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PTSD and Paramedic Research

Discussion in 'Health and Fitness' started by TheScientist, May 11, 2017.

  1. DrParasite

    DrParasite The fire extinguisher is not just for show

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    How do you prevent PTSD in paramedics? How do you prevent people from seeing certain things? From remembering them? And as another poster said, it isn't just paramedics; many people in EMS (including the EMTs & 911 dispatchers) have been found to suffer form PTSD, so focusing on paramedics (which you might be using to describe anyone on an ambulance) might be limiting your focus a bit.

    You can't unsee child abuse victims, you can't forget the smell of burning flesh, doing CPR in an infant, walking up and finding three shooting victims, two of whom are kids, one who was just in the wrong place at the wrong time. You can't forget the time you walked up to the patient whose family called you to help him, only to have him attack your partner.

    I look forward to seeing what your study finds
     
    TheScientist likes this.
  2. Remi

    Remi Forum Deputy Chief Premium Member

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    It isn’t about preventing paramedics from seeing certain things, and it isn’t about forgetting them. As he explained, the study is looking to see if prior conditioning might reduce the negative psychological impact of those experiences.
     
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  3. Summit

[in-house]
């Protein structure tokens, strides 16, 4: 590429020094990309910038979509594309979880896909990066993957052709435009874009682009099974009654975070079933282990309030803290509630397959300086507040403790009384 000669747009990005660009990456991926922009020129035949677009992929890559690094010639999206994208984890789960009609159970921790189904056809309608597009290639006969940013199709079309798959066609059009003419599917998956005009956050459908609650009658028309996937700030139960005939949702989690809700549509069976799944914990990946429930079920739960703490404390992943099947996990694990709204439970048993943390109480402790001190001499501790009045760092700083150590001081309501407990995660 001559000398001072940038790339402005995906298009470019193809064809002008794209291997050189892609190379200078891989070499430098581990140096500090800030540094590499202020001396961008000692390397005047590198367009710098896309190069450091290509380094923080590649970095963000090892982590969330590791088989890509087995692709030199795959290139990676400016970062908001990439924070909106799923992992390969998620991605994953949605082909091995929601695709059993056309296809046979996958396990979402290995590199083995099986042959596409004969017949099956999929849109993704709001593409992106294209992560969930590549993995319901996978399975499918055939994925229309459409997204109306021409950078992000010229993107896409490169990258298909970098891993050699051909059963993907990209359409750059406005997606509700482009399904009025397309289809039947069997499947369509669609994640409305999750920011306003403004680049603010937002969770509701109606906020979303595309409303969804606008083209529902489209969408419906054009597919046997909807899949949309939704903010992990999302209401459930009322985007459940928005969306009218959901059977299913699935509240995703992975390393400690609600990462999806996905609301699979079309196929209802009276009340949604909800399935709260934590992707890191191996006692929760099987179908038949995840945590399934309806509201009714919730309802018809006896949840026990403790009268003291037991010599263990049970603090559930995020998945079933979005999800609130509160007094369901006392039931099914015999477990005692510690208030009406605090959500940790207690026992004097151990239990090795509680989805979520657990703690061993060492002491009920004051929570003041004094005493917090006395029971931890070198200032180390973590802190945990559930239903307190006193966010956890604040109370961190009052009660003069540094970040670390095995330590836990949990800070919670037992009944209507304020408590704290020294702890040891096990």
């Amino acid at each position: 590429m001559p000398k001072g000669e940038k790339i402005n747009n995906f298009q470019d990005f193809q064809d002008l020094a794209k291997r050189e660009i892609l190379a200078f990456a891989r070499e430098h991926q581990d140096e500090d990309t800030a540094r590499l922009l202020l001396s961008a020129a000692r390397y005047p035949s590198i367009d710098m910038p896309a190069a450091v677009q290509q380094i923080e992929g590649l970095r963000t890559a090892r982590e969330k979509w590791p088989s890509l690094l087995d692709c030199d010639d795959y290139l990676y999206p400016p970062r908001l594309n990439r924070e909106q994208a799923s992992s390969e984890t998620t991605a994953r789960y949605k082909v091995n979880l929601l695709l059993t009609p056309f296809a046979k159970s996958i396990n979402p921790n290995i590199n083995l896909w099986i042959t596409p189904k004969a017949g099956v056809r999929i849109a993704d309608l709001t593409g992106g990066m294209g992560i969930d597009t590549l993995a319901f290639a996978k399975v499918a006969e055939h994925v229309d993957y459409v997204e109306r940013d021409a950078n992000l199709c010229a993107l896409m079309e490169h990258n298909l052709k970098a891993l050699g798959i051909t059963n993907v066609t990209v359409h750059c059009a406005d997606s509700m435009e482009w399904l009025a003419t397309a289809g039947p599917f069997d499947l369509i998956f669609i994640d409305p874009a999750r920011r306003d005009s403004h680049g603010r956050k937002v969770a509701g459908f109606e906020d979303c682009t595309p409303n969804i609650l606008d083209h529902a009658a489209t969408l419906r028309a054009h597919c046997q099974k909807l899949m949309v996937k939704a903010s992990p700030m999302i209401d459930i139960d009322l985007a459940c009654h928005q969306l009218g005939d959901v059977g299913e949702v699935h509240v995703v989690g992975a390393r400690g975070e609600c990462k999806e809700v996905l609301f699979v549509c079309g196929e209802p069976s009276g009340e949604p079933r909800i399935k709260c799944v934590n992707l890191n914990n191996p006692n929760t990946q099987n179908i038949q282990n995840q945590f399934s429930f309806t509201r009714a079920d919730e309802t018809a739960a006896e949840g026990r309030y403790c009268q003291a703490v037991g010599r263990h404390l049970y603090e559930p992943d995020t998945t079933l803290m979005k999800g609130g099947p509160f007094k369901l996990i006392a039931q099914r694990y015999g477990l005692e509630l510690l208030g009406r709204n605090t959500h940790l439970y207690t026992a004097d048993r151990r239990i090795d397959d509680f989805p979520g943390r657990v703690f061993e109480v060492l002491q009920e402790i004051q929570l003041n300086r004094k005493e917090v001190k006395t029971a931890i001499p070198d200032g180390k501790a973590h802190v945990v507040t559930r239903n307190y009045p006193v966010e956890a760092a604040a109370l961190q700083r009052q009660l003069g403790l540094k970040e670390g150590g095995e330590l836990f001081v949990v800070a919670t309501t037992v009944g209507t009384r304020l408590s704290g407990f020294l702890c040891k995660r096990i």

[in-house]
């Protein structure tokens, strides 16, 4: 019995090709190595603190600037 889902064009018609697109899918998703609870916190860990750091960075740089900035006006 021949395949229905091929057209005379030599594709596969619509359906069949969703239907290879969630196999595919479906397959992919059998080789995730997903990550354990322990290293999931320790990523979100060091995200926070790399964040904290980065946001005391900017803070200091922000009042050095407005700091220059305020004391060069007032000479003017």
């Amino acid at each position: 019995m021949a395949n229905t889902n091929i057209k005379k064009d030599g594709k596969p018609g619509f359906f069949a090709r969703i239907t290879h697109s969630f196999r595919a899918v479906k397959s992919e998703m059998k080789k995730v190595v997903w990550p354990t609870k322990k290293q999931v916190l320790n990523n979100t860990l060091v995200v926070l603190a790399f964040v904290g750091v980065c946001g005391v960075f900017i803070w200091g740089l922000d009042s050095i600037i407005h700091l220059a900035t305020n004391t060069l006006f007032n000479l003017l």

Summit Critical Crazy

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    Exactly. Resiliency training is used elsewhere.

    http://ajcc.aacnjournals.org/content/23/6/e97.full

    "This mulitmodal resilience training program was feasible to conduct and acceptable to ICU nurses. Both nurses randomized to the treatment group and nurses randomized to the control group showed a significant decrease in PTSD symptom score after the intervention."

    It's not exactly robust, but it is suggestive of a direction to be looking with more research such as what OP is doing.

    [​IMG]
     
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  4. TheScientist

    TheScientist Forum Probie

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    Some thoughts on the more recent posts here:

    Several people noted that loud noises similar to the dispatch calls cause their heart rates to go up even while off work. I get that the alarms are suppose to get emergency workers fired up and ready asap, but it may be worth investigating and possibly changing it if it’s doing more harm in the long term. After a quick search, there doesn’t seem to be any research testing the possibility of changing the alarm types in order to see the effects. A follow-up study from this could be to look at different alarm types. Maybe use different types depending on how big the call appears to be, like ‘code red’ etc.

    And yeah, the research above is similar to what I’m doing. The main focus at the moment is to test the possibility of providing some form of resilience training to trainee emergency workers to see if it has any effects on reducing PTSD symptomology later in their careers. A key difference is that the above study (like most similar studies) is using resilience training in those who already have PTSD symptomology. So they’re using it more like a cure than a prevention, while mine is testing the prevention rather than cure.
     
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  5. DrParasite

    DrParasite The fire extinguisher is not just for show